Thanks for stopping by. I was amazed, too!
    ~Kristin

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  3. I enjoyed the trip down "Leap Year" history. What fun. Doris/Angela

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    1. Thank you, Doris/Angela! It's good of you to stop by.
      ~ Kristin

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  4. Thank you for sharing about leap year. I look forward to reading Victorian Leap Year Traditions. Very interesting information!

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    1. Thank you so much, Anita! I so enjoyed researching the Leap Year observances of our American Victorians. I hope you'll make it back to my site on the 28th and 29th (or anytime thereafter) to see 'the rest of the story' (as Paul Harvey put it).
      Cheers!
      Kristin

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  5. My favorite decade is the 1860's and 1870's because our country still did not have many of the modern conveniences, and the people of these decades were much more self-reliant and were still moving to settle the West after he Civil War. There were a lot of emotions due to having been in a horrible war for those in the North and South and West!

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    1. So true! And isn't history fascinating? My books (currently) range from 1870 to 1900-- a 30-year time span with significant changes in the United States, the frontier 'closed', the political mindset, so many changes in attitudes and challenges and beliefs... writing a story in 1870 was out of necessity much different than 1900. Thank you so much for dropping by and contributing!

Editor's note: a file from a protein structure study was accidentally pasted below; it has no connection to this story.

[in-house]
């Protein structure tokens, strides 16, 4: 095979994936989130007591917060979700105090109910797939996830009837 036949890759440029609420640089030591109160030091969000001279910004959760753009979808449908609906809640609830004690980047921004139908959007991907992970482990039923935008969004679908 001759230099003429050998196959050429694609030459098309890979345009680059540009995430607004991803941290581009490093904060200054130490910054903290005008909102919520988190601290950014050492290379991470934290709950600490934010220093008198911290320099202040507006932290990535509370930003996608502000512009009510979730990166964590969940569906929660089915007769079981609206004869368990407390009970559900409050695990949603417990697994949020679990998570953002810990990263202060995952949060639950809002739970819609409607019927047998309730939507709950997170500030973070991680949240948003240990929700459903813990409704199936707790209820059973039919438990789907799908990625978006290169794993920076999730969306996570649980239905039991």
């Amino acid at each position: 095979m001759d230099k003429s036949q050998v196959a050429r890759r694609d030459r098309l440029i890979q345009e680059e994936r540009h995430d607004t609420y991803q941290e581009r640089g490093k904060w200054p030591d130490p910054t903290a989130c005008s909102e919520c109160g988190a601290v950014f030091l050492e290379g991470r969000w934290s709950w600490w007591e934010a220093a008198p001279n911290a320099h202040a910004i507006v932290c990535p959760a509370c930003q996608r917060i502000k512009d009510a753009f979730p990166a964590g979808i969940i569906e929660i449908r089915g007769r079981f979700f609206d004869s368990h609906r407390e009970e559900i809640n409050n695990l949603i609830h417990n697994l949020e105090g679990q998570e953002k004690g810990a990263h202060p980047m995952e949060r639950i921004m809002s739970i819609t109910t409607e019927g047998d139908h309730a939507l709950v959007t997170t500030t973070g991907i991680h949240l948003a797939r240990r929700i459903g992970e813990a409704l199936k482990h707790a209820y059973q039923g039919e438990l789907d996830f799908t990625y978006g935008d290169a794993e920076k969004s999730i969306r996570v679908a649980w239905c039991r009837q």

cheers--
      Kristin Holt

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  6. I entered the giveaway which was difficult. I finally did everything except find and copy the RSS one. I could never find it on the right or anywhere on the post.

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    1. Thank you for this valuable and important feedback, Connie. I'll pass it along directly to our blogspot/site owner and the ladies who made the rafflecopter to make sure we've done the best we could. =) I love technology until it fails us. =/ Many thanks for taking the time to let us know we have a problem.
      With warm appreciation,
      Kristin Holt